Excavation dig uncovers Middle Iron Age village

Pupils from Park Junior School visit the archaeological dig at the newly uncovered Iron Age village. Picture by Keith Heppell

Pupils from Park Junior School visit the archaeological dig at the newly uncovered Iron Age village. Picture by Keith Heppell

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An excavation dig has uncovered an Iron Age village which included a number of dwellings.

The remains of the recently discovered village, in Barton Seagrave, were opened up to the public and a large number of people went to look around the site.

The find was made by Northamptonshire Archaeology, commissioned by Phoenix Consulting on behalf of Redrow Homes which plans to build homes on the land off Polwell Lane.

Since August archaeologists have been excavating evidence and recording their findings, taking photographs and producing scale drawings.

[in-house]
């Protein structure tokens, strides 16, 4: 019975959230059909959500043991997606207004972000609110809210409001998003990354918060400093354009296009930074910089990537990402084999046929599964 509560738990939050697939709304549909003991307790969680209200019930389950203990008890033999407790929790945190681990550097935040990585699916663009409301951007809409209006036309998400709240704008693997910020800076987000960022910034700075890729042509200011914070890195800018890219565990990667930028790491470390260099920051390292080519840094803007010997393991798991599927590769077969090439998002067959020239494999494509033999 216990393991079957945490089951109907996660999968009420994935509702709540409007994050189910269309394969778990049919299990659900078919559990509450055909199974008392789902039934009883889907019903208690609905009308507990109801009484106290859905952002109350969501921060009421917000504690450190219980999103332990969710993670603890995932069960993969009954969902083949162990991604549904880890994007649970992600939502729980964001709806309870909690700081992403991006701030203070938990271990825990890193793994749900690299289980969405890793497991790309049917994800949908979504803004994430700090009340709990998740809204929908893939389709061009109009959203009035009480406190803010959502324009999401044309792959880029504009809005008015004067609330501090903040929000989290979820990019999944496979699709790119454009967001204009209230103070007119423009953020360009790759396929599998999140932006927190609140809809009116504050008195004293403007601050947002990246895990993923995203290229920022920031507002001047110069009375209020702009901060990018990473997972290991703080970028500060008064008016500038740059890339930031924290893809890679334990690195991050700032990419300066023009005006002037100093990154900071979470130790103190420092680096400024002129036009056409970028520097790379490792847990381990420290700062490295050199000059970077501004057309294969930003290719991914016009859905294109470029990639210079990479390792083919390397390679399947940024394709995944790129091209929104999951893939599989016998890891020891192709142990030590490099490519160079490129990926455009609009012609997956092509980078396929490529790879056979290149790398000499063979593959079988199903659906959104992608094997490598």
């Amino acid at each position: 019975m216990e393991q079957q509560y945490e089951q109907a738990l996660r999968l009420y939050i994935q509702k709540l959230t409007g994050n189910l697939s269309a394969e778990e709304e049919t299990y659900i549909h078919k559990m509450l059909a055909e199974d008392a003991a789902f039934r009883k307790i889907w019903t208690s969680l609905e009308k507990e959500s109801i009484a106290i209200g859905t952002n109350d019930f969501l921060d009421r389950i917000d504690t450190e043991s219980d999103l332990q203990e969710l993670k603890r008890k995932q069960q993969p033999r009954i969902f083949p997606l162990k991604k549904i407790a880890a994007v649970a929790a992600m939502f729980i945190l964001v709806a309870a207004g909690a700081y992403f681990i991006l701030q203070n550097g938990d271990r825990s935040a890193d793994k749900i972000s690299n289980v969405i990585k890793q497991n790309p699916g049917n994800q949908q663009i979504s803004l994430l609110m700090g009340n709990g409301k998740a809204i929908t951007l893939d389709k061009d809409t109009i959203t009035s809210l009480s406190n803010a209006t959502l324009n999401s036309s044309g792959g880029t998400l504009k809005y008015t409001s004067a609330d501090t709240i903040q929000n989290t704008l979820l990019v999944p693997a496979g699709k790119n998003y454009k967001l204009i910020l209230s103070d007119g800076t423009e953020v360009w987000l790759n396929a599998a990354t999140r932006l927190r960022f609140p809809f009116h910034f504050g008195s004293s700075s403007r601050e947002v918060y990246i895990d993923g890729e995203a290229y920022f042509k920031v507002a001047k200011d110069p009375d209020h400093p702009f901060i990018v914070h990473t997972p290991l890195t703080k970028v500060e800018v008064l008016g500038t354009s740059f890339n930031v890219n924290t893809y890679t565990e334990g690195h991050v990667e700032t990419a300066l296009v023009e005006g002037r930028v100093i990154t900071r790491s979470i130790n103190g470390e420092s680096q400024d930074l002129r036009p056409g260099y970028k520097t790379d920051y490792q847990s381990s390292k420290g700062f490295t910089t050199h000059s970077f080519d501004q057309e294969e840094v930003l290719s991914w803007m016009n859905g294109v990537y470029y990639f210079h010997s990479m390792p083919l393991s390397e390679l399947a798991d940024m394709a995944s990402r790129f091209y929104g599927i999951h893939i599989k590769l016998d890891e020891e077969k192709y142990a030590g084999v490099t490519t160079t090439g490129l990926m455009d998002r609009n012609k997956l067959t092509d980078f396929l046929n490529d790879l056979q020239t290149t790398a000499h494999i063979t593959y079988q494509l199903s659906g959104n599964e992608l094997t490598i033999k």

The Middle Iron Age village is believed to have had at least 11 circular timber post structures called round houses. Quantities of pottery, including whole vessels, have been recovered from this period along with animal bone and quern stones for grinding corn.

Carol Simmonds, from Northamptonshire Archaeology, said: “Archaeologically, the site suggests that people lived and farmed there for a long period of time dating from at least the Middle Iron Age [about 400 years BC to 100BC] through to Anglo-Saxon times.”

At least four Anglo-Saxon structures called ‘grubenhaus’ or ‘sunken featured building’ have been found along with pottery, animal bone, worked bone and spindle whorls used in the production of yarn.

More than 100 people attended an open day at the dig to catch a glimpse of the past – as well as 90 children from Park Junior School, in Barton Seagrave.

Tonia Tyler, head of sales at Redrow Homes (South Midlands), said: “We’re glad that local people were able to see the archaeologists in action and picture what life was like in Barton Seagrave all those years ago.

“We hope they will enjoy seeing work progress and homes occupy the site once again.”

Archaeologists will continue to keep an eye on parts of the site when Redrow begins digging foundations.

The first new homes at the development, known at Castlefields, will be released for sale in early 2013.